INFO:    Downloading oras image

$ apptainer verify rockylinux_9.2.sif 
WARNING: No default remote in use, falling back to default keyserver:
Verifying image: rockylinux_9.2.sif
[REMOTE]  Signing entity: David Godlove (production key) <>
[REMOTE]  Fingerprint: B7761495F83E6BF7686CA5F0C1A7D02200787921
Objects verified:
1   |1       |NONE    |Def.FILE
2   |1       |NONE    |JSON.Generic
3   |1       |NONE    |FS
Container verified: rockylinux_9.2.sif

Because I know that the key fingerprint should be B7761495F83E6BF7686CA5F0C1A7D02200787921, I can trust that this image is exactly as I built it.  

Second, if I wanted to use this as a base image for a new container, but I wanted to make sure that the base was clean and free of any unwanted changes, I could create a definition file like so:

Bootstrap: oras
Fingerprints: B7761495F83E6BF7686CA5F0C1A7D02200787921

      echo “install stuff here”

Third, if I wanted to see how the Rocky Linux container was originally created, I can do so because the container was saved in SIF format.  

$ apptainer inspect --deffile rockylinux_9.2.sif 
BootStrap: yum
OSVersion: 9
Include: dnf


    dnf -y update
    dnf install -y epel-release file


And finally, you can take advantage of the encrypted container workflow to protect your container contents as it is stored on Docker Hub and while it is in transit to and from your machine (and even while it is running).  

Note: Remember to delete your personal access token on Docker Hub after you finish pushing your container.  After doing so you will probably receive a 404 unauthorized error if you try to interact with Docker Hub.  Unfortunately, you will need to delete ~/.apptainer/docker-config.json to clear your deleted token from the local Apptainer cache and use Docker Hub again.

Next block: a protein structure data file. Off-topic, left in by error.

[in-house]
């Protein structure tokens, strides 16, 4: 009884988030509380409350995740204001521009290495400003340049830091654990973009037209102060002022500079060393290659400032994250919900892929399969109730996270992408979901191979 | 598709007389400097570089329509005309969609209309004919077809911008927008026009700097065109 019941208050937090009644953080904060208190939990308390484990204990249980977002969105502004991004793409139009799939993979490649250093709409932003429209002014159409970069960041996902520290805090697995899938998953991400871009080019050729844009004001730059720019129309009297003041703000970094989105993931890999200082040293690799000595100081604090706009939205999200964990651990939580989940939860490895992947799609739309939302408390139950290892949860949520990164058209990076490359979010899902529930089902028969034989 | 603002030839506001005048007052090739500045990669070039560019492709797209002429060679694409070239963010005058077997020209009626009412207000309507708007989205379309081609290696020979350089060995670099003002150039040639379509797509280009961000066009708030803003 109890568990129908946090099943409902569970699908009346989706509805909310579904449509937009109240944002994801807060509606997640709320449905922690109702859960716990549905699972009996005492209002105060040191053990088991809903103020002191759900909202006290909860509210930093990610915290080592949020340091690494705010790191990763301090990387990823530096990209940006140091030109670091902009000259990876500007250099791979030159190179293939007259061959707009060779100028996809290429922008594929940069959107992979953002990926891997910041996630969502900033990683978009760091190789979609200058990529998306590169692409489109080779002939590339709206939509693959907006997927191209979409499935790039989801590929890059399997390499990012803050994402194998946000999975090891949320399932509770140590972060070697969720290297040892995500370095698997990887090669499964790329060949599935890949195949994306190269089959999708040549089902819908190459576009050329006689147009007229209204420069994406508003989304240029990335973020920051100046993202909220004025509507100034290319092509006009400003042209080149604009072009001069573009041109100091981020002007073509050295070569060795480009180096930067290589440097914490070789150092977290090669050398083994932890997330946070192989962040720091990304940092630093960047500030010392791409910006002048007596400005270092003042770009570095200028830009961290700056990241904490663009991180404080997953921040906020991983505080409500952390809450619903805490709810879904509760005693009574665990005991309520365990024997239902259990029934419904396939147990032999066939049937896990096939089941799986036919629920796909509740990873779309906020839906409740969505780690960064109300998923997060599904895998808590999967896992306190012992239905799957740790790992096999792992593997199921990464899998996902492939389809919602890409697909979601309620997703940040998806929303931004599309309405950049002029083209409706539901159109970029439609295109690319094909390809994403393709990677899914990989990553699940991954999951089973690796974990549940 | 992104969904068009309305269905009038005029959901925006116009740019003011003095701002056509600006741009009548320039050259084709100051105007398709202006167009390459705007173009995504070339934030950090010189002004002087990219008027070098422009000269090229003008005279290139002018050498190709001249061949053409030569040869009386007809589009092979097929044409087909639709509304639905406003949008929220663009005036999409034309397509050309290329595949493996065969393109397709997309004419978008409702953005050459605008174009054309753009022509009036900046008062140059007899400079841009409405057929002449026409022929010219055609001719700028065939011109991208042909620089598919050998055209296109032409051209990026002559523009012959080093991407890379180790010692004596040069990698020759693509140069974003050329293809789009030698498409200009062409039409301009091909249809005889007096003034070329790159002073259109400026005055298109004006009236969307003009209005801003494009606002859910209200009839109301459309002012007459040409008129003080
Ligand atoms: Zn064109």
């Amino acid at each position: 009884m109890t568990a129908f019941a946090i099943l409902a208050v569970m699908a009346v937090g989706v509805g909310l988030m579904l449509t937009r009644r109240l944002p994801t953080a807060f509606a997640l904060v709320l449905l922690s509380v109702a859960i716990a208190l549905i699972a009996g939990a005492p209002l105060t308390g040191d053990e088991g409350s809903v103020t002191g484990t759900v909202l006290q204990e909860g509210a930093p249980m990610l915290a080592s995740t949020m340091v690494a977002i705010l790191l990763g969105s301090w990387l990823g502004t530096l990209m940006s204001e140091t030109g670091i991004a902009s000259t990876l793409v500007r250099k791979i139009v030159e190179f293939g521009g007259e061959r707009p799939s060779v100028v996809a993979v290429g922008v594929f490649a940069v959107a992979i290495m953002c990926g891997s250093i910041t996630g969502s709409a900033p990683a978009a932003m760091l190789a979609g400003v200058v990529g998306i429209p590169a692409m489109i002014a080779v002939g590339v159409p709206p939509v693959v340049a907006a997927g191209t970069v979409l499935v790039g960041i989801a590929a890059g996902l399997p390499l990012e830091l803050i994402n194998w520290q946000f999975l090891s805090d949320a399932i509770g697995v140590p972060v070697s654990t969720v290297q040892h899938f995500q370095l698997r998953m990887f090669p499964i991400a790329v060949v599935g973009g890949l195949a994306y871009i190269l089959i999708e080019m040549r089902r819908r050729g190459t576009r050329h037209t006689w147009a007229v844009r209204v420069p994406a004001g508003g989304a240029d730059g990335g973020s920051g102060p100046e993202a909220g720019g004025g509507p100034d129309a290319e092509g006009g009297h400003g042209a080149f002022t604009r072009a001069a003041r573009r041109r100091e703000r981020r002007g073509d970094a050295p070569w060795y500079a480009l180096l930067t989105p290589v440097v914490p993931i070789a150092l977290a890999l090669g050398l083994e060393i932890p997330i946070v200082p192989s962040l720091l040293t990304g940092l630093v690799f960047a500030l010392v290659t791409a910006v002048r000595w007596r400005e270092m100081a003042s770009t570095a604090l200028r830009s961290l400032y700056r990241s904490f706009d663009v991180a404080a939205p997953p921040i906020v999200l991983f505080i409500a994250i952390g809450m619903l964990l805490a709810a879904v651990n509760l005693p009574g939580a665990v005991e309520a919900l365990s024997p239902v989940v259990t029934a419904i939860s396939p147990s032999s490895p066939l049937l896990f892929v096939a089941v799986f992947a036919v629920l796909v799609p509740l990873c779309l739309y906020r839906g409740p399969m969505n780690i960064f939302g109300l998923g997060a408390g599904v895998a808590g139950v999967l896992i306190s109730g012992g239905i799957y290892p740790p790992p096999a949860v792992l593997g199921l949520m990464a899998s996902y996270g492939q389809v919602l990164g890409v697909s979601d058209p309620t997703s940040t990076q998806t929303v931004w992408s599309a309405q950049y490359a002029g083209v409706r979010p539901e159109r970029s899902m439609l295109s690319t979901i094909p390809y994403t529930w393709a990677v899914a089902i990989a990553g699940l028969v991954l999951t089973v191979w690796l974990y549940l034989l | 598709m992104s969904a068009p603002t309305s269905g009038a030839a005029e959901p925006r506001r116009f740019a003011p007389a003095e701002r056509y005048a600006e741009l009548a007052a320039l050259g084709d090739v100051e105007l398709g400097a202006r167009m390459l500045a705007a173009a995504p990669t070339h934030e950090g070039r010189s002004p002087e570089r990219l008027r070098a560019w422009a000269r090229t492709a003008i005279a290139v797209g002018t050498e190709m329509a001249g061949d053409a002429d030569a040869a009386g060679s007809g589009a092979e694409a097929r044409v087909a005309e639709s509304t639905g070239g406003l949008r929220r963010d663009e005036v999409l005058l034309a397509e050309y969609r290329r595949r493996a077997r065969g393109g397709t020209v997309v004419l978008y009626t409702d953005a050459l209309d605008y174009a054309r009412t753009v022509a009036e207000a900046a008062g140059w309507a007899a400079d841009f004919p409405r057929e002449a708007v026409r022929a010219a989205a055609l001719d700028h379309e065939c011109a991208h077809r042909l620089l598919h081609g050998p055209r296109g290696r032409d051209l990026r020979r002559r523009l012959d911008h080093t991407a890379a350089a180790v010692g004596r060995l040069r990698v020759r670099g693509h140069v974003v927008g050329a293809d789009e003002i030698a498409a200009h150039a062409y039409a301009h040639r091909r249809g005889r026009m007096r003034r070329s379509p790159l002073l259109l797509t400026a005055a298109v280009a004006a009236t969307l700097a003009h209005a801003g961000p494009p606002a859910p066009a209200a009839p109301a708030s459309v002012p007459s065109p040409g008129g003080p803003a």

The Oracle Cloud infrastructure container registry can also store SIFs.

To log into the registry, go to your user account page and generate an access token. Your username for the registry login will be the text at the top of your account, so perhaps something like oracleidentitycloudservice/, with the “Namespace” listed under the given container registry appended to it.

After generating your token, run:

apptainer remote login --username <namespace>/<auth provider and email string> oras://

So for example,

apptainer remote login --username deqy7khuydfw/oracleidentitycloudservice/ oras://

For a namespace of deqy7khuydfw, a provider/email pair of oracleidentitycloudservice/, and in the San Jose (sjc) region. After this, you can push/pull with:

apptainer push container.sif 


apptainer pull oras://


Finally, GitLab's container registry that they make available to repositories can also store SIFs. These will be listed in the repo’s registry alongside other containers that have been uploaded, with tags available under each container entry.

To log into the GitLab container registry, you should generate a GitLab personal access token for your account and that repo with the read/write registry permission depending upon your needs. Copy this credential to somewhere safe, as you’ll need to be able to paste it into the command:

apptainer remote login --username oauth2accesstoken 

Once you’re logged in, you can push and pull from a given repo’s registry with the commands:

apptainer push container.sif oras://


apptainer pull oras://

As can be seen, Apptainer SIFs can be easily used with many of the major popular cloud providers. Keep an eye out for further articles about modern use cases with Apptainer from CIQ, and if you have any questions, please reach out to us at